Wonderful Waterfalls in West Virginia

Evamarie Augustine

Wild Wonderful West Virginia! Hiking, white water rafting, lakes, mountains and great food—there is so much to do and see!

Landlocked, West Virginia is a panhandle that sits between Virginia to the east and south, Maryland and Pennsylvania to the north, and Ohio and Kentucky to the west. Originally part of the Commonwealth of Virginia, the names Kanawha after an Indian tribe, and Westylvania were considered, but neither stuck. 

West Virginia is the only state entirely within the Appalachian Mountain range, aptly given the nickname the Mountain State. West Virginia is easily accessible from most major points on the East Coast. In fact, West Virginia is located within a day’s drive from 75% of the U.S. population, 

Given its mountainous location, it's no surprise that West Virginia is estimated to have as many as 275 waterfalls.  

Blackwater Falls

Blackwater FallsImage/Author

Named for its amber waters, Blackwater Falls is located in the Allegheny Mountains of Tucker County. The main waterfall is a 57-foot cascade tinted by the tannic acid of fallen hemlock and red spruce needles. 

Located in Blackwater Falls State Park, the falls, along with a few of the park’s other features like Elakala Falls, Lindy Point and Pendleton Point Overlook, are some of the state’s most photographed spots. 

Blackwater Falls is easy to visit and is accessible by car and a short walk. There is a lodge right near the falls.

Cathedral Falls

Located one mile from the Gauley Bridge is one of West Virginia’s highest waterfalls. Cathedral Falls is about 60 feet tall. Its height gives the falls a sound that led to its name, “cathedral.”

The falls cascade down a narrow canyon, which babbegins on Gauley Mountain and makes a short but exciting trip to the New River. It actually drops nearly 100 feet over a series of Upper Nuttall sandstone ledges, but the final 60 feet of drops are the ones you can see from the roadside park.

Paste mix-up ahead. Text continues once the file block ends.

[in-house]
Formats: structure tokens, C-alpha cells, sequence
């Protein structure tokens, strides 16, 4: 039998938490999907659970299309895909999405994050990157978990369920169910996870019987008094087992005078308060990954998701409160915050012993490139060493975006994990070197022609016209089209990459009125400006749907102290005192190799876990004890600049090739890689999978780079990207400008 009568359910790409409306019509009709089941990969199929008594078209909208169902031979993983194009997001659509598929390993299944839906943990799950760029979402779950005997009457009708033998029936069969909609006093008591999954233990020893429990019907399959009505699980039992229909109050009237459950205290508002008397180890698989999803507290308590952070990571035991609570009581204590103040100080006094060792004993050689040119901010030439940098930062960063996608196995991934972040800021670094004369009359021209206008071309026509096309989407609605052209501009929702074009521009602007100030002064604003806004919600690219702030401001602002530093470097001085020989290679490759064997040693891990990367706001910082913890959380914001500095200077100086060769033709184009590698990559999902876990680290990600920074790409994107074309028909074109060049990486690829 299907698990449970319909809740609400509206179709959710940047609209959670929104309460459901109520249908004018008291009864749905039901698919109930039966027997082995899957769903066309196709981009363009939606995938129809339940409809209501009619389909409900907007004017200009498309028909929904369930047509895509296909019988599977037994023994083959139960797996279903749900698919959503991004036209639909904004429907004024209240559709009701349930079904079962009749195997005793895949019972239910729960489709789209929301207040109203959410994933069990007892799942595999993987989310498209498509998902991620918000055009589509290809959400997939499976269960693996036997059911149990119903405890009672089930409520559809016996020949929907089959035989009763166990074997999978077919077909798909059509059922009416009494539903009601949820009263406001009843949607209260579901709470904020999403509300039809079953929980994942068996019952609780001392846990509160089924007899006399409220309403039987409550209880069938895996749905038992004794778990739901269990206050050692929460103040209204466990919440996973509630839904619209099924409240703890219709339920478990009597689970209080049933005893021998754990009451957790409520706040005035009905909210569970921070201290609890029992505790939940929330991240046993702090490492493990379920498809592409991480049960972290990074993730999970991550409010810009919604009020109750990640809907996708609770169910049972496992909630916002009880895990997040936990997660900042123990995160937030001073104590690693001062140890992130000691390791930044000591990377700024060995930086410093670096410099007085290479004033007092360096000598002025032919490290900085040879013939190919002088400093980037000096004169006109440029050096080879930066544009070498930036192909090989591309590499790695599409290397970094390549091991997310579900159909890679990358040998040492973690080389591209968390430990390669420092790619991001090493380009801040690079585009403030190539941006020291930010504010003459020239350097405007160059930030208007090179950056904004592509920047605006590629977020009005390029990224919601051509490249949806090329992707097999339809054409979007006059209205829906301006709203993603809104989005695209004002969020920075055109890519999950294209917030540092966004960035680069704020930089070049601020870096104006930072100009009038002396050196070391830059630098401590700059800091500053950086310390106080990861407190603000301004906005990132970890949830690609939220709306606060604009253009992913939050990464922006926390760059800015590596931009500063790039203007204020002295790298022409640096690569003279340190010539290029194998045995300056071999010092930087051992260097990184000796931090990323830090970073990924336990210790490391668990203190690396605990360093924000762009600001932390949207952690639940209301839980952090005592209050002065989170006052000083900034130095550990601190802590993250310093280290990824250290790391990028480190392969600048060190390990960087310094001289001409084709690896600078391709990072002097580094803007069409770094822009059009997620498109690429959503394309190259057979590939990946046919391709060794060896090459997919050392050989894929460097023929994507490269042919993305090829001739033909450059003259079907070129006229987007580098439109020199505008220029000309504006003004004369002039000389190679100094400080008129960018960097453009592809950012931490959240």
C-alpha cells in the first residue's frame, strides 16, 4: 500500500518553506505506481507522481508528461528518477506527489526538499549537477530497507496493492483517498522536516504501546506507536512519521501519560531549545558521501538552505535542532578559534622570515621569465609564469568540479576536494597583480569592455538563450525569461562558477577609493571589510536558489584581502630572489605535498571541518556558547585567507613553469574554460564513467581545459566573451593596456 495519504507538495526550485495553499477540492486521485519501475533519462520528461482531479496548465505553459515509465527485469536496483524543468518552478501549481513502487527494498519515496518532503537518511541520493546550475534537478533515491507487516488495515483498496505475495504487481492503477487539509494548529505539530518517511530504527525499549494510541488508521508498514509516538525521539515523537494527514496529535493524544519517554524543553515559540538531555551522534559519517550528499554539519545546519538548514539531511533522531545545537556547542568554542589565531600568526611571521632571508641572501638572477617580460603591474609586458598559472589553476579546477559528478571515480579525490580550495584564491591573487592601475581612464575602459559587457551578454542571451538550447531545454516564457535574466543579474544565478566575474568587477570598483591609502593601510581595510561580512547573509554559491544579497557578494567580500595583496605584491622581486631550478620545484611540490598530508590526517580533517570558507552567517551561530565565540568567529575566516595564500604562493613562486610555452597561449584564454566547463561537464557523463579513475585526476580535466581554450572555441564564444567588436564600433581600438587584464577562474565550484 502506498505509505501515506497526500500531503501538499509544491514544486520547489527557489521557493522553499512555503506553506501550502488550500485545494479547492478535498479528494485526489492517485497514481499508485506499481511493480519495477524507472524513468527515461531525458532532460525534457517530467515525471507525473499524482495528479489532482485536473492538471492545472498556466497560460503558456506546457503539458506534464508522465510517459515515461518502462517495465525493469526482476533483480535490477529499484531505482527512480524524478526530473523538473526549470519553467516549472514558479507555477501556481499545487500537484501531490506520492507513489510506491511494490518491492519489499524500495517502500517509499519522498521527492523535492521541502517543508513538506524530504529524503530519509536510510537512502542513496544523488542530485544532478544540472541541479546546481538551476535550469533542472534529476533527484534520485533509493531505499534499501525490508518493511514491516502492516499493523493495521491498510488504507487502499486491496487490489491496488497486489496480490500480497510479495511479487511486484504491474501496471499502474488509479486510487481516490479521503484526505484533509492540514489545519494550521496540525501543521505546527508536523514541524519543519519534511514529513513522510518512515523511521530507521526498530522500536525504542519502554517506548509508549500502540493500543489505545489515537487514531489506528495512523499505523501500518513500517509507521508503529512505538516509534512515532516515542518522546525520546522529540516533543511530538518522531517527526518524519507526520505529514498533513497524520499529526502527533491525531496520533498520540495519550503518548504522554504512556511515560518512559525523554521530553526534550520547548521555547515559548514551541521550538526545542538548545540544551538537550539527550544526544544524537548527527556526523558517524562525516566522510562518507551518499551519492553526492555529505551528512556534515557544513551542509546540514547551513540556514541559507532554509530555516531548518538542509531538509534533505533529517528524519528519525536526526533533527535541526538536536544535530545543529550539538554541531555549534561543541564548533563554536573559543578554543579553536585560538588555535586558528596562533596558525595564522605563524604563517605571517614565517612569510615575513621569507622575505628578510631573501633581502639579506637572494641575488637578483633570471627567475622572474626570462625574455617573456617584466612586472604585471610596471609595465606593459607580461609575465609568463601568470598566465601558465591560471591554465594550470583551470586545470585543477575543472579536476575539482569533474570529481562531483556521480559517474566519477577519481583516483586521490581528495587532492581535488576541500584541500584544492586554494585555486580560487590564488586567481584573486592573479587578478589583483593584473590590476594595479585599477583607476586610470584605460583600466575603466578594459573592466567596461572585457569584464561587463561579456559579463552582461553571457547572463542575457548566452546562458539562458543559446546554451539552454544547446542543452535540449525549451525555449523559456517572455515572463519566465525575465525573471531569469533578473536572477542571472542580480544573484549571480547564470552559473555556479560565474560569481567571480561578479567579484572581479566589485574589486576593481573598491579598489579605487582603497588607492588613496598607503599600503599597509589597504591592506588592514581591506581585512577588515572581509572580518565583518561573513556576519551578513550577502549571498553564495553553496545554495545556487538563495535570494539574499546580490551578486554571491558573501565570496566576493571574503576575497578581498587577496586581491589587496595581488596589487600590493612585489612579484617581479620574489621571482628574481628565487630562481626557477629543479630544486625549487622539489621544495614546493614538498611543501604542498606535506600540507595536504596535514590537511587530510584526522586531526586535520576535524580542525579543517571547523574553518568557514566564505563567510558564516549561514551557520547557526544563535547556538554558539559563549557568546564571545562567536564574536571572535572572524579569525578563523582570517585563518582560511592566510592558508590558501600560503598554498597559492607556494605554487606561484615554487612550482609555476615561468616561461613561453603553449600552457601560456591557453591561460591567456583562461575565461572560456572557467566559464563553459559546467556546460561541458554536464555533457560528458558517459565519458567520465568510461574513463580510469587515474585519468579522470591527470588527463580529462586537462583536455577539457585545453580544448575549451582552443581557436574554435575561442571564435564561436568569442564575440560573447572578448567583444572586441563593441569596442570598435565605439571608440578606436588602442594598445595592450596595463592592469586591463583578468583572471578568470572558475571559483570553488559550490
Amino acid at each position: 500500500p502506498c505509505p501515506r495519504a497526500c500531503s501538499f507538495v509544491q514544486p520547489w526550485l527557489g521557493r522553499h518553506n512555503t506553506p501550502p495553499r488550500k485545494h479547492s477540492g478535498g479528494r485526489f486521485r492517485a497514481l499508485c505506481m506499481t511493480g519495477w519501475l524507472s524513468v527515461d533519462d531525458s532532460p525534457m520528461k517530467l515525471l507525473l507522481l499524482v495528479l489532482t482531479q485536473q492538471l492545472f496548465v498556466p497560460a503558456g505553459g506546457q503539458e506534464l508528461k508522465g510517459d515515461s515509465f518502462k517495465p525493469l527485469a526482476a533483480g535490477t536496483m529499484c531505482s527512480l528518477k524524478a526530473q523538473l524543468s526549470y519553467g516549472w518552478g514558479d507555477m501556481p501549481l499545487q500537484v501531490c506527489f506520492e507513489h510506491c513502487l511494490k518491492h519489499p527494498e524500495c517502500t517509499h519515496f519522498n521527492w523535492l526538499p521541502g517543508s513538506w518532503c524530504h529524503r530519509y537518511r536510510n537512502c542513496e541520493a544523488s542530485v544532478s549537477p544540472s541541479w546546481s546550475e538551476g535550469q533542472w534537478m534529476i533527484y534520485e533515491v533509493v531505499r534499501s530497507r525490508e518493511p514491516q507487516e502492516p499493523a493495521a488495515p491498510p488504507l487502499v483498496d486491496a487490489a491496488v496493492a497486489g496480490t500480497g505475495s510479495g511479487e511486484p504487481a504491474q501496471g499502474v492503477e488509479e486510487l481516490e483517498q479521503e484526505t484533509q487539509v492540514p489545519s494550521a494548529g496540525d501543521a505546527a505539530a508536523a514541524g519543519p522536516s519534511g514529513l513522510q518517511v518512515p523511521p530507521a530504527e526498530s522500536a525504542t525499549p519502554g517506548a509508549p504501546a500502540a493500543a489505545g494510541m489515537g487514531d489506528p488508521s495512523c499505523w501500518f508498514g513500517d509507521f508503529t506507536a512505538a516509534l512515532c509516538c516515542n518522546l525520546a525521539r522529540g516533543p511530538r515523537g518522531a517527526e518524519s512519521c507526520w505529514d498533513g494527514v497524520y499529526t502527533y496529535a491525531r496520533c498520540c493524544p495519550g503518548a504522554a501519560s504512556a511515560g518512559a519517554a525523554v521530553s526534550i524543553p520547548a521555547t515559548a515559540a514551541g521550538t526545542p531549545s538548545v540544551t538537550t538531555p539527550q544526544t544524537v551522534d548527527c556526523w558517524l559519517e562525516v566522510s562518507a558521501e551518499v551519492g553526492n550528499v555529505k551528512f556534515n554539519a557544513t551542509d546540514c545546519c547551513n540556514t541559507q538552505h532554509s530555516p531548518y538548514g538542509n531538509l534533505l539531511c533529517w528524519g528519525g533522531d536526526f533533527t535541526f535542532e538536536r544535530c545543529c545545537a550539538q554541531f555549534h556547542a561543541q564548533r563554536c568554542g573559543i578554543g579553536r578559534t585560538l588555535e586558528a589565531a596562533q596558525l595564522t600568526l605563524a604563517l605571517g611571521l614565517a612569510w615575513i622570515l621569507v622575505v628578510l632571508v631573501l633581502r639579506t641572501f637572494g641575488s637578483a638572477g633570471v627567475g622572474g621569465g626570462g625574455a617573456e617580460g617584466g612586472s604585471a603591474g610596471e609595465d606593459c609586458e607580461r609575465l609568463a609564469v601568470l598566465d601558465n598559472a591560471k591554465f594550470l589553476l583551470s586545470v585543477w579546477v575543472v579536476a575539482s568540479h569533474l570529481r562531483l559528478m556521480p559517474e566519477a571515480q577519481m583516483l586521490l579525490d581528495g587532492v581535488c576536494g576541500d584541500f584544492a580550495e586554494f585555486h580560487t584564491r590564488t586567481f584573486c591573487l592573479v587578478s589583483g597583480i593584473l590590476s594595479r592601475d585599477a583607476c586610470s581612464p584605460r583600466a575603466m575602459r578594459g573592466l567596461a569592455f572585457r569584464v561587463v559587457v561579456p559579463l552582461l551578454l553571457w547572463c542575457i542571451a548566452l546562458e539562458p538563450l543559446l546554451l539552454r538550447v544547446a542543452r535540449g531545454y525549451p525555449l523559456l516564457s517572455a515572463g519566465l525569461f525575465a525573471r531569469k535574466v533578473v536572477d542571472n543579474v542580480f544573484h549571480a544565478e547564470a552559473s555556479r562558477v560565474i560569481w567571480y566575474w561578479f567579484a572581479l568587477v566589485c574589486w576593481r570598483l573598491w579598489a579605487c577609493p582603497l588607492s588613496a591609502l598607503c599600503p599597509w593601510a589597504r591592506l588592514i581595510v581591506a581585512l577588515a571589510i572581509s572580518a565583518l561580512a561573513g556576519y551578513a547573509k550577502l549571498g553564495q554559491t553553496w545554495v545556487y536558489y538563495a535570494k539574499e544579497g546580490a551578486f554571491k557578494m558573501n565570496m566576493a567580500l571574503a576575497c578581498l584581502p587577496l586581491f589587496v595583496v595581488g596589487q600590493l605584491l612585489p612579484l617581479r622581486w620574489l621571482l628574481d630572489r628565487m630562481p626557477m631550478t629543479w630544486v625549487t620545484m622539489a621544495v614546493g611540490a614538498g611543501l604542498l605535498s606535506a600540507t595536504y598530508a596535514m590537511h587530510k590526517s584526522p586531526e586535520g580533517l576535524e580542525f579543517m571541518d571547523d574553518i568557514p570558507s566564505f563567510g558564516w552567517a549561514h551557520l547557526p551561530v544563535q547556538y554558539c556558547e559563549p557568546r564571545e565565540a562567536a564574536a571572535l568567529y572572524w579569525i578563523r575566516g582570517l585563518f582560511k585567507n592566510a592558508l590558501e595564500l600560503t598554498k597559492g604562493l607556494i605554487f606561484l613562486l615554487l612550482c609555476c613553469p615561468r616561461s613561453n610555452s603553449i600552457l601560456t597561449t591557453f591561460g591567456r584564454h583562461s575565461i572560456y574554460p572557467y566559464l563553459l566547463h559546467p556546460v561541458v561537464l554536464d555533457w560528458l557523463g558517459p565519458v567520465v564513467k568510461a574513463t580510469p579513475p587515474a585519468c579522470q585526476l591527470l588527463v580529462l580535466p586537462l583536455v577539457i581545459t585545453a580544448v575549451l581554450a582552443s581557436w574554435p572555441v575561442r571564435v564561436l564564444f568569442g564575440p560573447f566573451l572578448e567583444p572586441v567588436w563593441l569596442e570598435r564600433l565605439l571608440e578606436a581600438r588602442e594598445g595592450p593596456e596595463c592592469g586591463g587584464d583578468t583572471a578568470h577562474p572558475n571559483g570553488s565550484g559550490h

Sandstone Falls

Sandstone FallsImage/Author

A few miles south of Bluestone Dam are the Sandstone Falls. Sandstone Falls is a wide waterfall on the New River a few miles north of the town of Hinton. The New River is about 1500 feet wide at the point it encounters a sandstone ledge. The river breaks over and around the ledge, creating an island and a number of falls of varying heights and widths depending on the level of the river.

Babcock Mill Creek Falls

Glade Creek Grist MillImage Author

One of West Virginia’s most photographed locales is the Glade Creek Grist Mill. Located on boulders in Babcock State Park, the mill serves as a tribute to the hundreds of mills that were once all over the state. And while the mill was built in 1976, Glade Creek is a patchwork quilt of sorts, built with parts salvaged from much older mills that had ceased operation.

When you’re done with the waterfalls, try some white water rafting!

West Virginia has some of the best white water rafting for both beginners and more experienced rafters. The New River Gorge area offers tours for all levels, while the Gauley is for those with more experience. The New River is actually one of the oldest in the world and unusually flows south to north because it was formed before the mountains.

While open all year, Gauley Season is a particularly special time. The Summersville Lake dam is released for six weekends in September and October and rafters from around the world visit. The river consists of 2 distinct sections, the Upper and Lower Gauley. 

The Upper Gauley is the premier iconic Class V run on the East Coast and has some of the best whitewater in the world. 

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